Our study was a retrospective study describing the clinical characteristics of the two groups of patients, using the χ2 test for categorical variables and the t-test for continuous variables to compare the differences in the clinical baseline characteristics of patients in IC + CCRT and CCRT + AC. PSM was used to balance potential prognostic factors. Moreover, a 1:2 matching protocol was used with R (version 3.6.1), and the caliper width was equal to 0.1 of the logit standard deviation of the propensity score. Survival curves were generated using the Kaplan–Meier method and the difference was compared by the log-rank test. In addition, we performed multivariate analysis using the Cox proportional hazards model to determine the significant prognostic factors. Additionally, we calculated hazard ratios (HRs), 95% confidence intervals (CIs), and P-values for each independent prognostic factor. All data of this study were analyzed using the program Statistical Package for Social Sciences (SPSS) version 22.0, and P <0.05 was considered significant.
2.2.1 Search Strategy
We searched PubMed for all studies comparing IC + CCRT versus CCRT + AC in patients with NPC. For this, the following equation was used: “(‘Nasopharyngeal Carcinoma’ OR ‘Carcinoma, Nasopharyngeal’ OR ‘Carcinomas, Nasopharyngeal’ OR ‘Nasopharyngeal Neoplasms’) AND (‘Induction chemotherapy’ OR ‘Induction Chemotherapies’ OR ‘Chemotherapies, Induction’ OR ‘Chemotherapy, Induction’ OR ‘neoadjuvant chemotherapy’) AND (‘Adjuvant chemotherapy’ OR ‘Drug Therapy, Adjuvant’ OR ‘Adjuvant Drug Therapy’).”. The final search date was June 1, 2021.
In total, 42 extracted studies were included that met the following criteria: 1) study type: all prospective clinical trials or retrospective studies comparing the efficacy and/or safety of IC + CCRT versus CCRT + AC in patients with NPC; 2) study subjects: all study subjects had a histologically or cytologically confirmed diagnosis of NPC, with no restriction on pathological staging; 3) study treatment patterns: all patients were treated with IC + CCRT or CCRT + AC, and radiotherapy was IMRT. According of the inclusion criteria, a total of six articles (9–13) were finally included, including our study. For the included studies, we extracted information from the studies including the following: first author, year of publication, country, study design, number of cases, time of included cases, follow-up time, staging, and treatment regimen. Survival data (mainly extracted for HRs and its 95% CIs) and adverse events were obtained directly from the included studies. For studies with only survival curves, we prioritized contacting the authors of the original article to see if the HRs and its 95% CIs were available, and if not available, the solution provided by the literature of Tierney et al. (14) could be used by applying the Engauge Digitizer software to extract multiple points on the survival curve, after which the survival rates of the two groups at different follow-up times were derived, and then the data were entered into the Excel sheet provided in the literature of Tierney et al. (14), and the HR values and 95% CIs can be derived from the results page of the Excel sheet.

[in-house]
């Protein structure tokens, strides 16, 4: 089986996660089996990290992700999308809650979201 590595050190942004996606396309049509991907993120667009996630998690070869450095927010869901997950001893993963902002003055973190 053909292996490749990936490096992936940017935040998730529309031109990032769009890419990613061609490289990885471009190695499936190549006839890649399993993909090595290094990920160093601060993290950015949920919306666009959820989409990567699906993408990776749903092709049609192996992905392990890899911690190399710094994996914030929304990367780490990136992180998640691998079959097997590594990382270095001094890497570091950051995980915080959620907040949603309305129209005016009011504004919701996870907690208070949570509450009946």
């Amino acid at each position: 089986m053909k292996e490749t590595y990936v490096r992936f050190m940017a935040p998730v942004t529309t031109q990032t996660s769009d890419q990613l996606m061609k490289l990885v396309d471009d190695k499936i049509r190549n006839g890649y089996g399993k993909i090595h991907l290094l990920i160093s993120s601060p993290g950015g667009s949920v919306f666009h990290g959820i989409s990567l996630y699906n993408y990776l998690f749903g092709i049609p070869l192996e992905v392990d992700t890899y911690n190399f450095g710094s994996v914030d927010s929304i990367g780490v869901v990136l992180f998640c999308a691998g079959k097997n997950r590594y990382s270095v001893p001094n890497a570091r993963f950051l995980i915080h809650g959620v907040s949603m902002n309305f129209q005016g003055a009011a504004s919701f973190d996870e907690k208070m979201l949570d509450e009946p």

2.2.2 Quality Assessment and Statistical Analysis
The Newcastle-Ottawa Scale (NOS) was used to appraise the quality of the included retrospective studies in the meta-analysis. Each retrospective study quality score was in the range of 0~9, and a score of 6 or more indicated high-quality studies. Statistical analyses were performed using STATA v12. All survival outcome data (OS, PFS, DMFS, LRRFS) were expressed as HRs and 95% CIs. Risk ratios (RRs) with 95% CIs were used as summary statistics for toxicities. If P <0.05 and the 95% CIs did not include the value 1, the estimate of the survival outcomes was considered statistically significant. The observed HRs or RRs <1 indicated survival benefit or less persistent toxicity in patients who were treated with IC + CCRT. Statistical heterogeneity across studies was signified by using the Cochrane Q test and the I2 statistic (15). Heterogeneity was defined as when the P-value was <0.10 of the Cochrane Q test or the I2 value was >50%. If P >0.10 and I2 <50%, a fixed-effects model was applied for analysis. If the heterogeneity was small, the random-effects model was used.